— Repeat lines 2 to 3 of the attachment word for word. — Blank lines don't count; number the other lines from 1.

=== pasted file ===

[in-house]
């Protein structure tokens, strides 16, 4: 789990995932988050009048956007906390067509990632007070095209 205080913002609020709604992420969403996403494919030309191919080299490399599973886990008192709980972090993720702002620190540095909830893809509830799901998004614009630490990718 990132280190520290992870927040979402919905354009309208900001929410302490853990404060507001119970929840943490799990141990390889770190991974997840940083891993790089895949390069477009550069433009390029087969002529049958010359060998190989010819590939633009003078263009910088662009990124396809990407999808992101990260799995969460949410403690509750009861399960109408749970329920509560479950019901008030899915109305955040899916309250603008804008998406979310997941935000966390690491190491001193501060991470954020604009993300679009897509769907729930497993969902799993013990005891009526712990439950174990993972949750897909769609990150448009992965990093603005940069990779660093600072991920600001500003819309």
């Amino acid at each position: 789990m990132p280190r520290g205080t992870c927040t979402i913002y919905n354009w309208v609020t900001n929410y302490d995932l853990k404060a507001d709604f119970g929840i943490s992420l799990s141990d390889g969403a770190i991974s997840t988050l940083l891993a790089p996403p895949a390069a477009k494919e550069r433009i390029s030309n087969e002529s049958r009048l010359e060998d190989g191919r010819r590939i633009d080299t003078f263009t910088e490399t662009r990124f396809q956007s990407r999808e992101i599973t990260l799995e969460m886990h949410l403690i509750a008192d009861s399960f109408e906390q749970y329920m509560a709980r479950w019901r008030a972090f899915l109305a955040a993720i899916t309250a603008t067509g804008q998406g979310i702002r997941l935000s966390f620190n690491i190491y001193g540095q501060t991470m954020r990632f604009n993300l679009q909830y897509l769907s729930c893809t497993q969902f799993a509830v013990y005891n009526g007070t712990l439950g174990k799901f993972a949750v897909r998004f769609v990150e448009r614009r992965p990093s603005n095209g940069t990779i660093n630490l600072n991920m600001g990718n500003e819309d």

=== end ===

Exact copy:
């Protein structure tokens, strides 16, 4: 789990995932988050009048956007906390067509990632007070095209 205080913002609020709604992420969403996403494919030309191919080299490399599973886990008192709980972090993720702002620190540095909830893809509830799901998004614009630490990718 990132280190520290992870927040979402919905354009309208900001929410302490853990404060507001119970929840943490799990141990390889770190991974997840940083891993790089895949390069477009550069433009390029087969002529049958010359060998190989010819590939633009003078263009910088662009990124396809990407999808992101990260799995969460949410403690509750009861399960109408749970329920509560479950019901008030899915109305955040899916309250603008804008998406979310997941935000966390690491190491001193501060991470954020604009993300679009897509769907729930497993969902799993013990005891009526712990439950174990993972949750897909769609990150448009992965990093603005940069990779660093600072991920600001500003819309």
């Amino acid at each position: 789990m990132p280190r520290g205080t992870c927040t979402i913002y919905n354009w309208v609020t900001n929410y302490d995932l853990k404060a507001d709604f119970g929840i943490s992420l799990s141990d390889g969403a770190i991974s997840t988050l940083l891993a790089p996403p895949a390069a477009k494919e550069r433009i390029s030309n087969e002529s049958r009048l010359e060998d190989g191919r010819r590939i633009d080299t003078f263009t910088e490399t662009r990124f396809q956007s990407r999808e992101i599973t990260l799995e969460m886990h949410l403690i509750a008192d009861s399960f109408e906390q749970y329920m509560a709980r479950w019901r008030a972090f899915l109305a955040a993720i899916t309250a603008t067509g804008q998406g979310i702002r997941l935000s966390f620190n690491i190491y001193g540095q501060t991470m954020r990632f604009n993300l679009q909830y897509l769907s729930c893809t497993q969902f799993a509830v013990y005891n009526g007070t712990l439950g174990k799901f993972a949750v897909r998004f769609v990150e448009r614009r992965p990093s603005n095209g940069t990779i660093n630490l600072n991920m600001g990718n500003e819309d």